In this Instructable you will learn how to hack the Snap Circuits Rover by adding a PICAXE micro controller and building a Snap Circuits Programmable Robot. First, you will learn how to install the PICAXE Programming Editor (the PICAXE is the microcontroller, or computer brain for your programmable Snap Circuits robot). Next, you will learn what a simple PICAXE program looks like and what it does. Then you will learn about the various parts and electronic components used to build robot. You will then assemble robot. Finally you will learn how to program and test the robot. And, as a bonus, you will learn how to build a motion detecting robot.

Snap Circuits is an educational toy that teaches electronics with solderless snap-together electronic components. Each component has the schematic symbol and a label printed on its plastic case that is color coded for easy identification. They snap together with ordinary clothing snaps. The components also snap onto a 10 X 7 plastic base grid analogous to a solderless breadboard. There are several Snap Circuits kits that range from a few simple circuits to the largest kit that includes 750 electronic projects.

All the kits include manuals printed in color with easy to follow diagrams to assemble the projects. The illustrations for each project look almost exactly like what the components will look on the base grid when finished. Because the electronic symbol is printed on each electronic component, once the project is completed, it will look almost exactly like a printed electronic schematic.

Elenco does not currently have a Snap Circuits programmable robot product. I find this surprising since Elenco has developed the Snap Circuits Rover, which is a remote controlled rover, and the Snap Circuits Micro that teaches you how program the PICAXE microcontroller and how to build circuits for the PICAXE, but Elenco has yet to develop a product that combines the PICAXE with the Snap Circuits Rover.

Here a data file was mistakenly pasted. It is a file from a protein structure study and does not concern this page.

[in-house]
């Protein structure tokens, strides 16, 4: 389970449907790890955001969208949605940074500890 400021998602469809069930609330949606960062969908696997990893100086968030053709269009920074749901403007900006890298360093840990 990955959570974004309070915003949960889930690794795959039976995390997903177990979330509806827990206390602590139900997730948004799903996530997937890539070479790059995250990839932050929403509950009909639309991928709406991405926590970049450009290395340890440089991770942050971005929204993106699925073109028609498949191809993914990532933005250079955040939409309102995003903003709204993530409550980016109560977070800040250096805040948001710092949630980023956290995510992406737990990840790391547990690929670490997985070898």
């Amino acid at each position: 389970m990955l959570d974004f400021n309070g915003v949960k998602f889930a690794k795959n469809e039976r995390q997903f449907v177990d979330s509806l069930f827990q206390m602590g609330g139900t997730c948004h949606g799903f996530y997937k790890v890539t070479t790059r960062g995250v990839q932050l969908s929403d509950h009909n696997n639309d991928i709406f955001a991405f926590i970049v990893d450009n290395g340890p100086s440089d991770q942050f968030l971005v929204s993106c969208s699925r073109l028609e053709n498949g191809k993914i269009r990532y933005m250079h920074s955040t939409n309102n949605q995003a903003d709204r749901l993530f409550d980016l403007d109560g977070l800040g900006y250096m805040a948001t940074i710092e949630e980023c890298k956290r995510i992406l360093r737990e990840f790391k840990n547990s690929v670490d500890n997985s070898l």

Here's a video of the robot running the test program (see the last step for a video of the motion detecting robot):

Parts Needed:

Software CD from the Snap Circuits XP kit or the Snap-Micro I kit (if you don’t have of these kits you can download the PICAXE Programming Editor from http://www.picaxe.com/Software/PICAXE/PICAXE-Programming-Editor/)

1 10 X 7 Plastic Base Grid
1 Snap Circuits Rover
1 9 volt Battery Block B5
1 Motor Control IC U8
1 8 Pin Socket U21 With PICAXE 08m Installed
4 1KOhm Resistors R2
1 Slide Switch S1
1 USB Programming Cable
3 Single Snaps
9 Two Snap Conductors
1 Three Snap Conductor
2 Four Snap Conductors
1 Seven Snap Conductor
1 Orange Jumper Wire
1 Yellow Jumper Wire
1 Green Jumper Wire
1 Purple Jumper Wire
1 Gray Jumper Wire
1 White Jumper Wire

Optional Parts:

1 Single Snap
1 100 Ohm Resistor R1

parts can be ordered from http://cs-sales.net/sncirepa.html

Install the PICAXE Programming Editor

The PICAXE Programming Editor is the software you will use to program the PICAXE micro-controller installed on the Snap Circuits 8 Pin Socket U14 block (the PICAXE chip carrier). The software contains the flowcharting software, the editor that you can use to write BASIC programs and the compiler for the micro-controller.

Install the PICAXE Programming Editor from the Snap Circuits XP or Snap-Micro I software CD on your laptop or desktop computer (Windows XP/Vista/7). The setup program will auto-run when you put the CD in the drive. When the dialog box for the install program appears on your screen, click the large button that says “Install the PICAXE Programming Editor software." When the install program finishes, you will see an icon on your Windows desktop that says “PICAXE Programming Editor.”